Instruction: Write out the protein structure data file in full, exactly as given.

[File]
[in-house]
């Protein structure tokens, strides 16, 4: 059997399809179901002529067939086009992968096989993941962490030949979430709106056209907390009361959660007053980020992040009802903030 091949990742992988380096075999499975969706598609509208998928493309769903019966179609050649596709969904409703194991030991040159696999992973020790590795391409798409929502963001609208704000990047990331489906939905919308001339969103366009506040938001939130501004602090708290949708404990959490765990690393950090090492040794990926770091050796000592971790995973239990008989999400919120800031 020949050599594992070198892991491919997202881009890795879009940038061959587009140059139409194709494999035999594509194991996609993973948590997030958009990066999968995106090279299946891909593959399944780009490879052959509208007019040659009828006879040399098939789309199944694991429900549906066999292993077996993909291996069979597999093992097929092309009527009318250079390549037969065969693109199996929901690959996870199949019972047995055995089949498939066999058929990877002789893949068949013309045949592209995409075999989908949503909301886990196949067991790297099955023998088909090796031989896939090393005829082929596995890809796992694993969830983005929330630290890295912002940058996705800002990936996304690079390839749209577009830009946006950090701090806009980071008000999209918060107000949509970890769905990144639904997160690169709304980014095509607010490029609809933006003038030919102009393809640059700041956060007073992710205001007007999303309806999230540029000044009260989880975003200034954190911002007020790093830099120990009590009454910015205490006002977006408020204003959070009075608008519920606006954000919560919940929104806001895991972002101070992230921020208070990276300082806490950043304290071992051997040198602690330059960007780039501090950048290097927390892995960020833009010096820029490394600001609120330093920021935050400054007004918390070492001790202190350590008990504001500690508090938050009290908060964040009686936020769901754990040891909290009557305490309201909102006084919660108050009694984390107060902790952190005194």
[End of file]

[in-house]
């Protein structure tokens, strides 16, 4: 059997399809179901002529067939086009992968096989993941962490030949979430709106056209907390009361959660007053980020992040009802903030 091949990742992988380096075999499975969706598609509208998928493309769903019966179609050649596709969904409703194991030991040159696999992973020790590795391409798409929502963001609208704000990047990331489906939905919308001339969103366009506040938001939130501004602090708290949708404990959490765990690393950090090492040794990926770091050796000592971790995973239990008989999400919120800031 020949050599594992070198892991491919997202881009890795879009940038061959587009140059139409194709494999035999594509194991996609993973948590997030958009990066999968995106090279299946891909593959399944780009490879052959509208007019040659009828006879040399098939789309199944694991429900549906066999292993077996993909291996069979597999093992097929092309009527009318250079390549037969065969693109199996929901690959996870199949019972047995055995089949498939066999058929990877002789893949068949013309045949592209995409075999989908949503909301886990196949067991790297099955023998088909090796031989896939090393005829082929596995890809796992694993969830983005929330630290890295912002940058996705800002990936996304690079390839749209577009830009946006950090701090806009980071008000999209918060107000949509970890769905990144639904997160690169709304980014095509607010490029609809933006003038030919102009393809640059700041956060007073992710205001007007999303309806999230540029000044009260989880975003200034954190911002007020790093830099120990009590009454910015205490006002977006408020204003959070009075608008519920606006954000919560919940929104806001895991972002101070992230921020208070990276300082806490950043304290071992051997040198602690330059960007780039501090950048290097927390892995960020833009010096820029490394600001609120330093920021935050400054007004918390070492001790202190350590008990504001500690508090938050009290908060964040009686936020769901754990040891909290009557305490309201909102006084919660108050009694984390107060902790952190005194």